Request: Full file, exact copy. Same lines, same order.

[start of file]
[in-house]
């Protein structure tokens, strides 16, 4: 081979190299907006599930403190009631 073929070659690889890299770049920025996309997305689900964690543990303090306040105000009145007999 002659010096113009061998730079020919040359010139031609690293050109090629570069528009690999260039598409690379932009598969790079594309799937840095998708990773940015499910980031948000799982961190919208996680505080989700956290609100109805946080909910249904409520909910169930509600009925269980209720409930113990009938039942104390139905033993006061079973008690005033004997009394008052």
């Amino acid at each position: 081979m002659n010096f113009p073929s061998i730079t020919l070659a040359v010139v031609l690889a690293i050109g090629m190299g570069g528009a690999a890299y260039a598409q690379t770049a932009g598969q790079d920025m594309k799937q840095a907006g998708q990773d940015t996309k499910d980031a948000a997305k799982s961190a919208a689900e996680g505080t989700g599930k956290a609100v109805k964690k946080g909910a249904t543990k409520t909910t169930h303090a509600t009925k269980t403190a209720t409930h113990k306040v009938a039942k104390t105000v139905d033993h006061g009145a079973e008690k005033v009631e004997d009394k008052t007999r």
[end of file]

[in-house]
């Protein structure tokens, strides 16, 4: 081979190299907006599930403190009631 073929070659690889890299770049920025996309997305689900964690543990303090306040105000009145007999 002659010096113009061998730079020919040359010139031609690293050109090629570069528009690999260039598409690379932009598969790079594309799937840095998708990773940015499910980031948000799982961190919208996680505080989700956290609100109805946080909910249904409520909910169930509600009925269980209720409930113990009938039942104390139905033993006061079973008690005033004997009394008052």
């Amino acid at each position: 081979m002659n010096f113009p073929s061998i730079t020919l070659a040359v010139v031609l690889a690293i050109g090629m190299g570069g528009a690999a890299y260039a598409q690379t770049a932009g598969q790079d920025m594309k799937q840095a907006g998708q990773d940015t996309k499910d980031a948000a997305k799982s961190a919208a689900e996680g505080t989700g599930k956290a609100v109805k964690k946080g909910a249904t543990k409520t909910t169930h303090a509600t009925k269980t403190a209720t409930h113990k306040v009938a039942k104390t105000v139905d033993h006061g009145a079973e008690k005033v009631e004997d009394k008052t007999r």